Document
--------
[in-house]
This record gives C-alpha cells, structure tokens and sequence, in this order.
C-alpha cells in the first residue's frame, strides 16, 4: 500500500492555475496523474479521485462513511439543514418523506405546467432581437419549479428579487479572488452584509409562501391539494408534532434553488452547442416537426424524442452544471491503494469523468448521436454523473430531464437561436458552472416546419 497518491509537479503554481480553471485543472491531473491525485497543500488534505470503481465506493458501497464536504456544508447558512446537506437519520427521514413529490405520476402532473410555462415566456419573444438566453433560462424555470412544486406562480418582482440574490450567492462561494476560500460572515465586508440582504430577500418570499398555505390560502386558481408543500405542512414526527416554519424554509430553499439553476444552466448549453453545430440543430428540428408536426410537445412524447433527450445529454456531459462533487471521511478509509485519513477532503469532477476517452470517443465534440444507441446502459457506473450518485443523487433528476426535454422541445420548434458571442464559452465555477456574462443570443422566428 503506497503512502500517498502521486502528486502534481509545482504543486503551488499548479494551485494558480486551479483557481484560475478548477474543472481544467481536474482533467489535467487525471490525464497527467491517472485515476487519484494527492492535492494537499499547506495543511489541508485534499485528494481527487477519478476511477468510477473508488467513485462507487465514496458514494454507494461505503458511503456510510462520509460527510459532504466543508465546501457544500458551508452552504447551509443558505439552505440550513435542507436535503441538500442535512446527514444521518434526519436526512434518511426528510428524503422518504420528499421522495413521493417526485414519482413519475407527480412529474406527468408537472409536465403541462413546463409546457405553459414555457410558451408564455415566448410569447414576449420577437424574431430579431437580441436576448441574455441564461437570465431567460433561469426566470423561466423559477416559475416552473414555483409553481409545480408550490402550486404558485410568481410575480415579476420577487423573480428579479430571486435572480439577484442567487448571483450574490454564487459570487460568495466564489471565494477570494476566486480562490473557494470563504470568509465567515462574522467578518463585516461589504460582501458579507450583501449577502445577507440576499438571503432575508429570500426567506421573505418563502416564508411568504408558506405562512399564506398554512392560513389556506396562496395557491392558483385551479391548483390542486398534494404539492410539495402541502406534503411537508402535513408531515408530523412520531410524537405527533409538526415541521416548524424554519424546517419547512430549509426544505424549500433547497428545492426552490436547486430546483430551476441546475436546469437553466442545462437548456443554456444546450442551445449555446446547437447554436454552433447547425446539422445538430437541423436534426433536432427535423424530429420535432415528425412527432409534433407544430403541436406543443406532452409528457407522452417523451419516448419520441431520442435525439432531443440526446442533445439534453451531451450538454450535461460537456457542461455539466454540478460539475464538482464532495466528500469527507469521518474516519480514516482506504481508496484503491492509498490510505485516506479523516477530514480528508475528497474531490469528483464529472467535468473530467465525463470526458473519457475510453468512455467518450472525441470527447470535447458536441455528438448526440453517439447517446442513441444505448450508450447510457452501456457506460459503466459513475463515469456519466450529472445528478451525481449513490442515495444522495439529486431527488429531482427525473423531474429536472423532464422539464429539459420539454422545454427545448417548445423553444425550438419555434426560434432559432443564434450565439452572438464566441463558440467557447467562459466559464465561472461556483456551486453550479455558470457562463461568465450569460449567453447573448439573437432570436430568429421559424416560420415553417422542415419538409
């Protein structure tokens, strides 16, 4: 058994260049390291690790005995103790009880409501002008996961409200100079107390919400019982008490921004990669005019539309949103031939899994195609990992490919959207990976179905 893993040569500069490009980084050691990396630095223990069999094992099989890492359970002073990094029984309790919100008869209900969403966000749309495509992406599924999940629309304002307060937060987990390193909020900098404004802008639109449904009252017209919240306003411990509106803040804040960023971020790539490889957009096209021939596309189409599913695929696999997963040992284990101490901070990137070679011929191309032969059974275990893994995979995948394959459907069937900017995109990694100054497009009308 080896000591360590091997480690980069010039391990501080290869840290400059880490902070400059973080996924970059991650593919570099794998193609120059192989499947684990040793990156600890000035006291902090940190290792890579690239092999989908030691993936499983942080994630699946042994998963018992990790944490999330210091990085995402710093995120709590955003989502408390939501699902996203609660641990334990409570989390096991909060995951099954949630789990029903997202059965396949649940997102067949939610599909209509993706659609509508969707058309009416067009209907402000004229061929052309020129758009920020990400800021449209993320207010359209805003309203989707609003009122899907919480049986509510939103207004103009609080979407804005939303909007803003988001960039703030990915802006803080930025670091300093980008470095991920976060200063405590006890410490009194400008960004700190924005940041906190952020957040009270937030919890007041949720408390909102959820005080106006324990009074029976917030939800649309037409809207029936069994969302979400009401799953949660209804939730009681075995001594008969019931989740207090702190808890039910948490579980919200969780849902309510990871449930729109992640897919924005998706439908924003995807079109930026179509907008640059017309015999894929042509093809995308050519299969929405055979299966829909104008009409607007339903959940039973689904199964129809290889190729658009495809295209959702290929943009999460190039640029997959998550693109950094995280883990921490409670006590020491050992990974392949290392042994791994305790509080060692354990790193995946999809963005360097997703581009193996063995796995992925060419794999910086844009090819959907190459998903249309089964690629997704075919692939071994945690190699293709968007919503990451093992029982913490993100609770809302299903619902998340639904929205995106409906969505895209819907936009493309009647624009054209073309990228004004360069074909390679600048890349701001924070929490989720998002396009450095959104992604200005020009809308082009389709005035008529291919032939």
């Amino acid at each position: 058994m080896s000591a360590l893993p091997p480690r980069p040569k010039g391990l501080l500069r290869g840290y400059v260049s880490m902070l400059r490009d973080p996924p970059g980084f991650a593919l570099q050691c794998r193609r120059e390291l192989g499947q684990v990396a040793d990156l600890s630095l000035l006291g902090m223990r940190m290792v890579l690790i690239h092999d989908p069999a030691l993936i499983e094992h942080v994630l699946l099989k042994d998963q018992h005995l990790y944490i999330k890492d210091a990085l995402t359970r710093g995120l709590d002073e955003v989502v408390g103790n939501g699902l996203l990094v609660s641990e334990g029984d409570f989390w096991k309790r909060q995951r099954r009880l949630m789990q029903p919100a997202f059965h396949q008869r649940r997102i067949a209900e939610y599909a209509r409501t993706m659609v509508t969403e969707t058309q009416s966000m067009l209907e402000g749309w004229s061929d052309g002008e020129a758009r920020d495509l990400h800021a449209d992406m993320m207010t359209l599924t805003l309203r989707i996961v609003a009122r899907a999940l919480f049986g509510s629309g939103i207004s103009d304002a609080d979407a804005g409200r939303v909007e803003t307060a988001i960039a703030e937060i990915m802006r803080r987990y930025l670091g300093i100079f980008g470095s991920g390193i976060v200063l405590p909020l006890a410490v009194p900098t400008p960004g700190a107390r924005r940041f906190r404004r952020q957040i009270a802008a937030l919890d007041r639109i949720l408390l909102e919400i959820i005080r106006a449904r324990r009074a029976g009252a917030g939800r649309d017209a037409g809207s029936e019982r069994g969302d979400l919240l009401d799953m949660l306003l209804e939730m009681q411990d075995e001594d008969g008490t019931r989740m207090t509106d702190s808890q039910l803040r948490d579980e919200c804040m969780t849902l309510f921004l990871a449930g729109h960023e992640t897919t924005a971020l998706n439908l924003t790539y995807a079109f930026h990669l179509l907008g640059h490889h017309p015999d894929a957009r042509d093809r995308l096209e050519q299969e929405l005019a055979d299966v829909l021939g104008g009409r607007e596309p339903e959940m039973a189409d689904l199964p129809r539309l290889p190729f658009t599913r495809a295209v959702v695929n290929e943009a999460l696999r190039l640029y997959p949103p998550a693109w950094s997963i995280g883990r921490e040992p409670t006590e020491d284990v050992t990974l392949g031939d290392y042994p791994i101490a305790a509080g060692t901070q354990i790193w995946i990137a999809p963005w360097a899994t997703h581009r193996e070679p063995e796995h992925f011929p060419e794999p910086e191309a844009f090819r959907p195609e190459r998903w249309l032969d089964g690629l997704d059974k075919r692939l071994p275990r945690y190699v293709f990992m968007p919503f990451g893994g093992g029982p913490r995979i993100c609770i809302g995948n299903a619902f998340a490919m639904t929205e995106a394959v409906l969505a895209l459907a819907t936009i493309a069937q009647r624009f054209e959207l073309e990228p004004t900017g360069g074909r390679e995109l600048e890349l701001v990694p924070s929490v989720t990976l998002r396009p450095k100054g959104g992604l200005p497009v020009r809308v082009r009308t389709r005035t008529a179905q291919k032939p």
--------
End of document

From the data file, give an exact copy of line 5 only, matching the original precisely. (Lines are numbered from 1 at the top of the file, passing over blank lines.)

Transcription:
């Amino acid at each position: 058994m080896s000591a360590l893993p091997p480690r980069p040569k010039g391990l501080l500069r290869g840290y400059v260049s880490m902070l400059r490009d973080p996924p970059g980084f991650a593919l570099q050691c794998r193609r120059e390291l192989g499947q684990v990396a040793d990156l600890s630095l000035l006291g902090m223990r940190m290792v890579l690790i690239h092999d989908p069999a030691l993936i499983e094992h942080v994630l699946l099989k042994d998963q018992h005995l990790y944490i999330k890492d210091a990085l995402t359970r710093g995120l709590d002073e955003v989502v408390g103790n939501g699902l996203l990094v609660s641990e334990g029984d409570f989390w096991k309790r909060q995951r099954r009880l949630m789990q029903p919100a997202f059965h396949q008869r649940r997102i067949a209900e939610y599909a209509r409501t993706m659609v509508t969403e969707t058309q009416s966000m067009l209907e402000g749309w004229s061929d052309g002008e020129a758009r920020d495509l990400h800021a449209d992406m993320m207010t359209l599924t805003l309203r989707i996961v609003a009122r899907a999940l919480f049986g509510s629309g939103i207004s103009d304002a609080d979407a804005g409200r939303v909007e803003t307060a988001i960039a703030e937060i990915m802006r803080r987990y930025l670091g300093i100079f980008g470095s991920g390193i976060v200063l405590p909020l006890a410490v009194p900098t400008p960004g700190a107390r924005r940041f906190r404004r952020q957040i009270a802008a937030l919890d007041r639109i949720l408390l909102e919400i959820i005080r106006a449904r324990r009074a029976g009252a917030g939800r649309d017209a037409g809207s029936e019982r069994g969302d979400l919240l009401d799953m949660l306003l209804e939730m009681q411990d075995e001594d008969g008490t019931r989740m207090t509106d702190s808890q039910l803040r948490d579980e919200c804040m969780t849902l309510f921004l990871a449930g729109h960023e992640t897919t924005a971020l998706n439908l924003t790539y995807a079109f930026h990669l179509l907008g640059h490889h017309p015999d894929a957009r042509d093809r995308l096209e050519q299969e929405l005019a055979d299966v829909l021939g104008g009409r607007e596309p339903e959940m039973a189409d689904l199964p129809r539309l290889p190729f658009t599913r495809a295209v959702v695929n290929e943009a999460l696999r190039l640029y997959p949103p998550a693109w950094s997963i995280g883990r921490e040992p409670t006590e020491d284990v050992t990974l392949g031939d290392y042994p791994i101490a305790a509080g060692t901070q354990i790193w995946i990137a999809p963005w360097a899994t997703h581009r193996e070679p063995e796995h992925f011929p060419e794999p910086e191309a844009f090819r959907p195609e190459r998903w249309l032969d089964g690629l997704d059974k075919r692939l071994p275990r945690y190699v293709f990992m968007p919503f990451g893994g093992g029982p913490r995979i993100c609770i809302g995948n299903a619902f998340a490919m639904t929205e995106a394959v409906l969505a895209l459907a819907t936009i493309a069937q009647r624009f054209e959207l073309e990228p004004t900017g360069g074909r390679e995109l600048e890349l701001v990694p924070s929490v989720t990976l998002r396009p450095k100054g959104g992604l200005p497009v020009r809308v082009r009308t389709r005035t008529a179905q291919k032939p």